Ismail County

From Wikipedia, the free encyclopedia
Jump to navigation Jump to search
Județul Ismail
County (Județ)
Coat of arms of Județul Ismail
Coat of arms
Romania 1930 county Ismail.png
CountryFlag of Romania.svg Romania
Historic regionBessarabia
Capital city (Reședință de județ)Ismail
Established1925
Ceased to existAdministrative and Constitutional Reform in 1938
Government
 • TypePrefect
Area
 • Total4,212 km2 (1,626 sq mi)
Population
 (1930)
 • Total225,509
 • Density54/km2 (140/sq mi)
Time zoneUTC+2 (EET)
 • Summer (DST)UTC+3 (EEST)

Ismail County was a county (județ) of Romania, in Bessarabia, with the capital city at Ismail.

Geography[edit]

The county was located in the eastern part of Greater Romania, in the south of the historical region of Bessarabia, north of the Chilia branch of the Danube.

The county neighboured the counties of Cetatea-Albă and Cahul to the north, Covurlui to the west, Tulcea to the south and the Black Sea to the south-east.[1] Today, the territory of the former county is primarily in Ukraine, with a smaller part in the west belonging to Moldova.

Administration[edit]

The county comprised four districts (plăṣi):[2]

  1. Plasa Bolgrad, headquartered at Bolgrad
  2. Plasa Chilia Nouă, headquartered at Chilia Nouă
  3. Plasa Fântâna Zânelor, headquartered at Fântâna-Zânelor
  4. Plasa Reni, headquartered at Reni

There were five cities in the county: Ismail (capital), Bolgrad, Chilia Nouă, Reni, and Vâlcov.

Population[edit]

According to the Romanian census of 1930 the population of Ismail County was 225,509, of which 31.9% were ethnic Romanians, 29.7% Russians, 19.2% Bulgarians, 6.9% Gagauz, 4.7% Ukrainians, 2.8% Jews, as well as other minorities. From the religious point of view, the county population consisted of 87.9% Eastern Orthodox, 7.6% Old Rite Orthodox (Lipoveni), 2.9% Jewish, as well as other minorities.

Urban population[edit]

According to the Romanian census of 1930 the urban population of Ismail County was 75,860, of which 44.7% were ethnic Russians, 24.6% Romanians, 12.4% Bulgarians, 8.1% Jews, 5.0% Ukrainians, 0.7% Greeks, as well as other minorities. From the religious point of view, the urban population consisted of 80.7% Eastern Orthodox, 9.3% Old Rite Orthodox (Lipoveni), 8.2% Jewish, 0.7% Roman Catholic, as well as other minorities.

History[edit]

At the end of the Crimean War, by the Treaty of Paris (1856), the South Bessarabia was returned by the Russian Empire to Moldavia. Southern Bessarabia was administratively organized into 2 counties: Cahul and Ismail, and it was part of Moldavia and, after 1859, part of the United Principalities of Moldavia and Wallachia (called Romania after 1866). The Ismail county was split in the 1864 administrative reform, with most of its territory organised into a new Bolgrad county. The rump county remained part of Romania until 1878, when by the Treaty of Berlin (1878) all three counties were ceded back to the Russian Empire in exchange for Northern Dobruja.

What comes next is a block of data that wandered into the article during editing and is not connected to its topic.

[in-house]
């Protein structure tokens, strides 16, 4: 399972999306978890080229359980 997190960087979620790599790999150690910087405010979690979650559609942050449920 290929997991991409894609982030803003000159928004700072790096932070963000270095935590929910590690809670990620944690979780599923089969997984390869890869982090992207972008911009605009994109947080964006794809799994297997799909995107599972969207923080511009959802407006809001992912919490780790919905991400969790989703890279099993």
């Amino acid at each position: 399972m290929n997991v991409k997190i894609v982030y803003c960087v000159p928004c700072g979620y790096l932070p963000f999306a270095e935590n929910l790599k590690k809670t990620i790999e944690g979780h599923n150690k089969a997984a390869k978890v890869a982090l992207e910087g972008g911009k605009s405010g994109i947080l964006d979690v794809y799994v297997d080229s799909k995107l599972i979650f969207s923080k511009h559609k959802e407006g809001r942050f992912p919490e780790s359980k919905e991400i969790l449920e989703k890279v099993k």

After the Union of Bessarabia with Romania in 1918, Ismail County returned to Romania, being formally re-established in 1925.

After the 1938 Administrative and Constitutional Reform, this county merged with the counties of Brăila, Cahul, Covurlui, Fălciu, Putna, Râmnicu Sărat, Tecuci, Tulcea, and Tutova to form Ținutul Dunării.

The area county of the county was occupied by the Soviet Union in 1940 and became part of the Moldavian SSR and the Ukrainian SSR. The area returned to Romanian administration following the Axis Powers' invasion of the Soviet Union in July 1941. A military administration was established and the region's Jewish population was either executed on the spot or deported to Transnistria, where further numbers were killed.[3] As the Soviet Union's offensive pushed the Axis powers back, the area again was under Soviet control. On September 12, 1944, Romania signed the Moscow Armistice with the Allies. The Armistice, as well as the subsequent peace treaty of 1947, confirmed the Soviet-Romanian border as it was on January 1, 1941.[4][5] The areas of the county, along with the rest of the Moldavian SSR and the Ukrainian SSR, became part of the independent countries of Moldova and Ukraine, respectively.

Gallery[edit]

thumb|250px

References[edit]

  1. ^ ‹See Tfd›(in Romanian) Memoria.ro, Map of Ismail County, accessed on February 20, 2012
  2. ^ ‹See Tfd›(in Romanian) Memoria.ro, Administrative Divisions of Ismail County, accessed on February 20, 2012
  3. ^ James Stuart Olson; Lee Brigance Pappas; Nicholas Charles Pappas (1994). An Ethnohistorical dictionary of the Russian and Soviet empires. Greenwood Publishing Group. p. 484. ISBN 9780313274978.
  4. ^ "The Avalon Project : The Armistice Agreement with Rumania; September 12, 1944". avalon.law.yale.edu. Retrieved 17 March 2018.
  5. ^ United States Department of State. Foreign relations of the United States, 1946. Paris Peace Conference: documents Volume IV (1946)

External links[edit]